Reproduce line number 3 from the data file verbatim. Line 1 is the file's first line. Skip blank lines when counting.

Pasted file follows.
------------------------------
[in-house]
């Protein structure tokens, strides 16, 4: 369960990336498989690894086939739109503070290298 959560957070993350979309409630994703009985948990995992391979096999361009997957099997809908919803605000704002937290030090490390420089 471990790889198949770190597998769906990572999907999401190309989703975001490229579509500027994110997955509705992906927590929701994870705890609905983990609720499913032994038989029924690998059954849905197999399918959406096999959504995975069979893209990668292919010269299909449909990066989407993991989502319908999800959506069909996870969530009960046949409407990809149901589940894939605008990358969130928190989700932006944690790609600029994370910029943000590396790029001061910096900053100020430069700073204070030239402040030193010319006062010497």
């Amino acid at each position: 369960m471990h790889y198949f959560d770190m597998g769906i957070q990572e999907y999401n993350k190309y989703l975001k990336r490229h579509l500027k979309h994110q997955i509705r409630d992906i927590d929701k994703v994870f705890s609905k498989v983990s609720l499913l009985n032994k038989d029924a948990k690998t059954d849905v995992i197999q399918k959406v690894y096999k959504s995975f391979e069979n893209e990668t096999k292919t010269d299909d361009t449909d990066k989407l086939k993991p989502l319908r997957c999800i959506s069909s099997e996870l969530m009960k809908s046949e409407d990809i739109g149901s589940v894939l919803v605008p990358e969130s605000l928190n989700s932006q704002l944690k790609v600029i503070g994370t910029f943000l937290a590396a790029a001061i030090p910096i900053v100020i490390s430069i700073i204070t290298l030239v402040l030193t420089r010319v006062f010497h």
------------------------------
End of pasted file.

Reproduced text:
């Amino acid at each position: 369960m471990h790889y198949f959560d770190m597998g769906i957070q990572e999907y999401n993350k190309y989703l975001k990336r490229h579509l500027k979309h994110q997955i509705r409630d992906i927590d929701k994703v994870f705890s609905k498989v983990s609720l499913l009985n032994k038989d029924a948990k690998t059954d849905v995992i197999q399918k959406v690894y096999k959504s995975f391979e069979n893209e990668t096999k292919t010269d299909d361009t449909d990066k989407l086939k993991p989502l319908r997957c999800i959506s069909s099997e996870l969530m009960k809908s046949e409407d990809i739109g149901s589940v894939l919803v605008p990358e969130s605000l928190n989700s932006q704002l944690k790609v600029i503070g994370t910029f943000l937290a590396a790029a001061i030090p910096i900053v100020i490390s430069i700073i204070t290298l030239v402040l030193t420089r010319v006062f010497h």